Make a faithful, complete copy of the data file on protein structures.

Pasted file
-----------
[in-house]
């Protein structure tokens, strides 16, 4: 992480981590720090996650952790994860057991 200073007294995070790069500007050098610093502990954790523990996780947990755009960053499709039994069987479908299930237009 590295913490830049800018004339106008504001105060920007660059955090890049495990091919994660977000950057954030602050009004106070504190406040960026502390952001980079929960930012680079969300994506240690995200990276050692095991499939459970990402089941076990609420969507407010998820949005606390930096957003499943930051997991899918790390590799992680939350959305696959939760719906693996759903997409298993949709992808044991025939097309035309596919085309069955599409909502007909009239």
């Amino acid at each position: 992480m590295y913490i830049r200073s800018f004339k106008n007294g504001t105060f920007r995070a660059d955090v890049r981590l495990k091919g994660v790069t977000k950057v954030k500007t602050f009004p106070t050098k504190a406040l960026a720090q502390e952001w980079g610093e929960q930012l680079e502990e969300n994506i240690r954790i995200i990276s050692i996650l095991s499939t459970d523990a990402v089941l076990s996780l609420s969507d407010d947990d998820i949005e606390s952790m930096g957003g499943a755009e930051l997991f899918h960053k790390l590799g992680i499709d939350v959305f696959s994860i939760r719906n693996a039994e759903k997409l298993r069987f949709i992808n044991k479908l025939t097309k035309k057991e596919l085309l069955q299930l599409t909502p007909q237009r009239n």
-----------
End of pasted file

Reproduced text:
[in-house]
């Protein structure tokens, strides 16, 4: 992480981590720090996650952790994860057991 200073007294995070790069500007050098610093502990954790523990996780947990755009960053499709039994069987479908299930237009 590295913490830049800018004339106008504001105060920007660059955090890049495990091919994660977000950057954030602050009004106070504190406040960026502390952001980079929960930012680079969300994506240690995200990276050692095991499939459970990402089941076990609420969507407010998820949005606390930096957003499943930051997991899918790390590799992680939350959305696959939760719906693996759903997409298993949709992808044991025939097309035309596919085309069955599409909502007909009239």
């Amino acid at each position: 992480m590295y913490i830049r200073s800018f004339k106008n007294g504001t105060f920007r995070a660059d955090v890049r981590l495990k091919g994660v790069t977000k950057v954030k500007t602050f009004p106070t050098k504190a406040l960026a720090q502390e952001w980079g610093e929960q930012l680079e502990e969300n994506i240690r954790i995200i990276s050692i996650l095991s499939t459970d523990a990402v089941l076990s996780l609420s969507d407010d947990d998820i949005e606390s952790m930096g957003g499943a755009e930051l997991f899918h960053k790390l590799g992680i499709d939350v959305f696959s994860i939760r719906n693996a039994e759903k997409l298993r069987f949709i992808n044991k479908l025939t097309k035309k057991e596919l085309l069955q299930l599409t909502p007909q237009r009239n």